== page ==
There is a metric which has a natural cyclic pattern. We want to measure the effect on this metric through a A/B test.
- Metric is daily revenue of ice-cream trucks which is low during weekdays and high on weekends; A/B test to check which of 2 music causes higher revenue. Each truck is assigned randomly to treatment. Everyday we get 2 data points — average revenues per truck in treatment A and B. The null hypothesis is that both music have the same effect on revenue.
- Metric is revenue from an e-commerce site which is low during weekdays and high on weekends; A/B test to check which of 2 site layouts causes higher revenue. Visitors to the website are assigned randomly to treatments. Everyday we get the 2 data points — average revenue per visitor in treatment A and B. The null hypothesis is that both layouts have the same effect on revenue.
A underlying cyclic pattern on the metric violates the normal assumption and results in high SD when the samples are assumed to be i.i.d. This in turn leads to extremely large sample size for measuring small lifts. A paired t-test alleviates this somewhat. But all paired t-test examples seem to be centered around "multiple measurement of the same subject" idea.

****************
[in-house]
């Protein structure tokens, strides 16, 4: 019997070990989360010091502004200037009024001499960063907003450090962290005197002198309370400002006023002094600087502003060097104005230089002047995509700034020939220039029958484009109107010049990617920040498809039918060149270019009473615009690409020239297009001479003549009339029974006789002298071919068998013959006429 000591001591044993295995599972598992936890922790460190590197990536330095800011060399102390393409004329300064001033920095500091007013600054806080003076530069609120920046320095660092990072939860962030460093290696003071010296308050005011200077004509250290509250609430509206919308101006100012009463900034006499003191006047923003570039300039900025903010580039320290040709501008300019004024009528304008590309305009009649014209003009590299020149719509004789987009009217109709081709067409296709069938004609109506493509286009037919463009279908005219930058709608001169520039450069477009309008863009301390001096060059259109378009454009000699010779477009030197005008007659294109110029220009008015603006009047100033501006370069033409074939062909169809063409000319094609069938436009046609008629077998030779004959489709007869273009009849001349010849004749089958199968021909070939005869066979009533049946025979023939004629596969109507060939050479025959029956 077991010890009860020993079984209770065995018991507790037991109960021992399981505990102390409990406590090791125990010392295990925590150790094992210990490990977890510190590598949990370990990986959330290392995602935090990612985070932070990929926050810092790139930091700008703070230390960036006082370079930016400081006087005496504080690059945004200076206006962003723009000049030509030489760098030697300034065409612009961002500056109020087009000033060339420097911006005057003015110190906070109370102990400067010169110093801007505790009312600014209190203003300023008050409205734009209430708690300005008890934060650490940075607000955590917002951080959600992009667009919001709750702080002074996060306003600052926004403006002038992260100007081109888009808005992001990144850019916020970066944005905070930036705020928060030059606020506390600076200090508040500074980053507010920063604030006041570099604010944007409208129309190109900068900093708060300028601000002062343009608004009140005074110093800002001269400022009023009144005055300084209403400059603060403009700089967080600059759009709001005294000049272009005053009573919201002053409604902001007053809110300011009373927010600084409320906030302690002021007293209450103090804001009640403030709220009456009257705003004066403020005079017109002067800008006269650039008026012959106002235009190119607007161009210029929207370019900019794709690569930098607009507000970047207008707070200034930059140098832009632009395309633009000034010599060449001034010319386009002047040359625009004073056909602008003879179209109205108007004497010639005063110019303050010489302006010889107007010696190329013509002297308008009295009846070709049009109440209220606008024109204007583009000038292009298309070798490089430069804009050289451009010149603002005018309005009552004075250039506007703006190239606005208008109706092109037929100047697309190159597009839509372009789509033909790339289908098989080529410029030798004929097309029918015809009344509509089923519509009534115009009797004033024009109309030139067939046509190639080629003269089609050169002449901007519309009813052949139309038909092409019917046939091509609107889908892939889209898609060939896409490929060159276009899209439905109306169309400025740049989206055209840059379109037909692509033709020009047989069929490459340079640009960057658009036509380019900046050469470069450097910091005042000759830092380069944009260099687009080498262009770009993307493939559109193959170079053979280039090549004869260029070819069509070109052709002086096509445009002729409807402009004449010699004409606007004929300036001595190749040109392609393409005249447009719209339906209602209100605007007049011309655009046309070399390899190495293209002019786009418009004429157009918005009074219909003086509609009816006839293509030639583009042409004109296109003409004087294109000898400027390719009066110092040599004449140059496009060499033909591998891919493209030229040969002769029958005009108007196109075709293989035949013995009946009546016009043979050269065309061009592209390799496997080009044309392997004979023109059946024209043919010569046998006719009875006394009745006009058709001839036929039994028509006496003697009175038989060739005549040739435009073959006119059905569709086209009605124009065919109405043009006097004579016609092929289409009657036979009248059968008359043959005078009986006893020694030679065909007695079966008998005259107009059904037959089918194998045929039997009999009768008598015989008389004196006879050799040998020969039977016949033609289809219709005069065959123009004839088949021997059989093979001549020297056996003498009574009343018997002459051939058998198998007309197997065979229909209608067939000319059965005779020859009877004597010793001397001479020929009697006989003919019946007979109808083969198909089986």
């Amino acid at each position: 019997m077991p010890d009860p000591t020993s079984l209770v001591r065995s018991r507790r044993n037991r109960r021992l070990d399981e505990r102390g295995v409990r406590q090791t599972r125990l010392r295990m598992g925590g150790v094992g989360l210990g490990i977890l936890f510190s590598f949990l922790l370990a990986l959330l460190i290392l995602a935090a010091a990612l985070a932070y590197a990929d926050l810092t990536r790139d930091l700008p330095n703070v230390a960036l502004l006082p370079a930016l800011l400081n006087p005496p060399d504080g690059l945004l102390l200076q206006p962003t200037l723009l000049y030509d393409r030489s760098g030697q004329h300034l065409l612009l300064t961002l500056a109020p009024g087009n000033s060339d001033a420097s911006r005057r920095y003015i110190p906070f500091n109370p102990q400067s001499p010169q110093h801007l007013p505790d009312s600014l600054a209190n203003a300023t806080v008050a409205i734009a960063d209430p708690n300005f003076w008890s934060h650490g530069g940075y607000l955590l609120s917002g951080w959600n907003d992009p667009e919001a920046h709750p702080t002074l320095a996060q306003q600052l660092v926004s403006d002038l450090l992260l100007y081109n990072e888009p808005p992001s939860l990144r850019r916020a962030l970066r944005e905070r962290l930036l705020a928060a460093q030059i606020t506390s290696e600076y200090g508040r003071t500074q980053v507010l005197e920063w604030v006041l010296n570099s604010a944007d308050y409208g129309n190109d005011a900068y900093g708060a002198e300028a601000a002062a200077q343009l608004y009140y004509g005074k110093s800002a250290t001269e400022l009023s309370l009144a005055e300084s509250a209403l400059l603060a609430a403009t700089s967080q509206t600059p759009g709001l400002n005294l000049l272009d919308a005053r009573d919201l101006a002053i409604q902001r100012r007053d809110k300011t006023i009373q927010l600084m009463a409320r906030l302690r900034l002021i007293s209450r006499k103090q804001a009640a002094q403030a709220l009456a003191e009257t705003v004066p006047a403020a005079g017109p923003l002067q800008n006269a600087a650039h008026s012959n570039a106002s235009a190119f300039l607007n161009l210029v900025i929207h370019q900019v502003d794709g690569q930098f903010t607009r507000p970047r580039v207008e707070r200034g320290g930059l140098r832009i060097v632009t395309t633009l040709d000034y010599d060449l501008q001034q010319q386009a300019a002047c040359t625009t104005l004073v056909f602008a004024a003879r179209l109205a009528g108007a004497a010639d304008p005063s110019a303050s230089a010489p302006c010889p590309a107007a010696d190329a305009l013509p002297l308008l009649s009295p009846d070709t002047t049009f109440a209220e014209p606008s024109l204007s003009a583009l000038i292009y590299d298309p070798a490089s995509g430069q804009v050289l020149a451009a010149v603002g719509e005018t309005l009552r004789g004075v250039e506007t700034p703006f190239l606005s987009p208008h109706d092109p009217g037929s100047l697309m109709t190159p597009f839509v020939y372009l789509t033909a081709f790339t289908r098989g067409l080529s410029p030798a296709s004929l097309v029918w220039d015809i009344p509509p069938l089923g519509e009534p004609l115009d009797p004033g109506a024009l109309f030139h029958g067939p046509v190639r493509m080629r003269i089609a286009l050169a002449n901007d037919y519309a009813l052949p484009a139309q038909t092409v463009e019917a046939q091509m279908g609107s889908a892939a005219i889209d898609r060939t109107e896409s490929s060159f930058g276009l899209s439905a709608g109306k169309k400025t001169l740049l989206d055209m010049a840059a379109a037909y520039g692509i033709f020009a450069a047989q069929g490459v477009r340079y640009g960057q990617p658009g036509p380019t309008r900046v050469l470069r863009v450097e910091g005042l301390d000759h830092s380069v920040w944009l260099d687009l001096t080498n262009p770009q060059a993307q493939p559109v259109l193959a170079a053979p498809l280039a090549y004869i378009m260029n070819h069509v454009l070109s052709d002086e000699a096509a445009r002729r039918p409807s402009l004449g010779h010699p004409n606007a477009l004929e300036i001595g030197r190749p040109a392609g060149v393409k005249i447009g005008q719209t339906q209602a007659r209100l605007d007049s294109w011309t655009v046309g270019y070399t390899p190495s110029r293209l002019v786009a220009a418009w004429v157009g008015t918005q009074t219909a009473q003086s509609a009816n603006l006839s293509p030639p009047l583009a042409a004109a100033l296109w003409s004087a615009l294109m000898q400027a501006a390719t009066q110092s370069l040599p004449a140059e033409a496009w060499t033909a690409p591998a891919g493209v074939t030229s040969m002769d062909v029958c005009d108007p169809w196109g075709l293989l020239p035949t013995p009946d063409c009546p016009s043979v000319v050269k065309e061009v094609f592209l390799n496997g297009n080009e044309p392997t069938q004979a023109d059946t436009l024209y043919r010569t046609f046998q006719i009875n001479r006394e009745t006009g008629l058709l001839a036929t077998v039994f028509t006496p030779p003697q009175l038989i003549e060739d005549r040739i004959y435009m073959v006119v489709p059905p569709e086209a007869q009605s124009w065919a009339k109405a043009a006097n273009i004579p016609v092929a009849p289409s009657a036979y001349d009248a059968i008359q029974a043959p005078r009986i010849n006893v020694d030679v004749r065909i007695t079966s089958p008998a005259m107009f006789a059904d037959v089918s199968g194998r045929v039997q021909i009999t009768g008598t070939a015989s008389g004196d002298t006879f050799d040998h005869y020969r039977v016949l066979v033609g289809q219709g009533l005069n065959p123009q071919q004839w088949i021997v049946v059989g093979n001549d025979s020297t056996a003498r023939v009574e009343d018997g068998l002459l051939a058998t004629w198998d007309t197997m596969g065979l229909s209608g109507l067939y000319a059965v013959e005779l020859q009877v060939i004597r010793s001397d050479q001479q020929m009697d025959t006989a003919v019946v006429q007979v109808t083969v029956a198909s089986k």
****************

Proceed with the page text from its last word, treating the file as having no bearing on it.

My understanding is that the independent sample t-test is wrong simply because the samples are not i.i.d. (mean shifts WRT time) — this leaves out most tests; even permutation test which does not assume a known distribution. Paired t-test seems like a plausible idea, but so far have not encountered a similar recommendation.
- Is there a simple test that can be applied here?
- Or do we need to go down a "trend removal" technique — then apply t-test?
Here's a synthetic example in python (run code):
import numpy as np from scipy import stats x_data = np.linspace(0,1,101) num_period = 3 treatment1 = np.sin(num_period*2*np.pi*x_data) + 1 # cyclic data treatment2 = treatment1 + np.random.normal(0.05,0.05,len(treatment1)) # T1 + N(0.05,0.05) stats.ttest_ind(treatment1,treatment2) # Ttest_indResult(statistic=-0.5252661250185608, pvalue=0.5999800249755889) stats.ttest_rel(treatment1,treatment2) # Ttest_relResult(statistic=-10.13042526535737, pvalue=5.12638080641741e-17) ```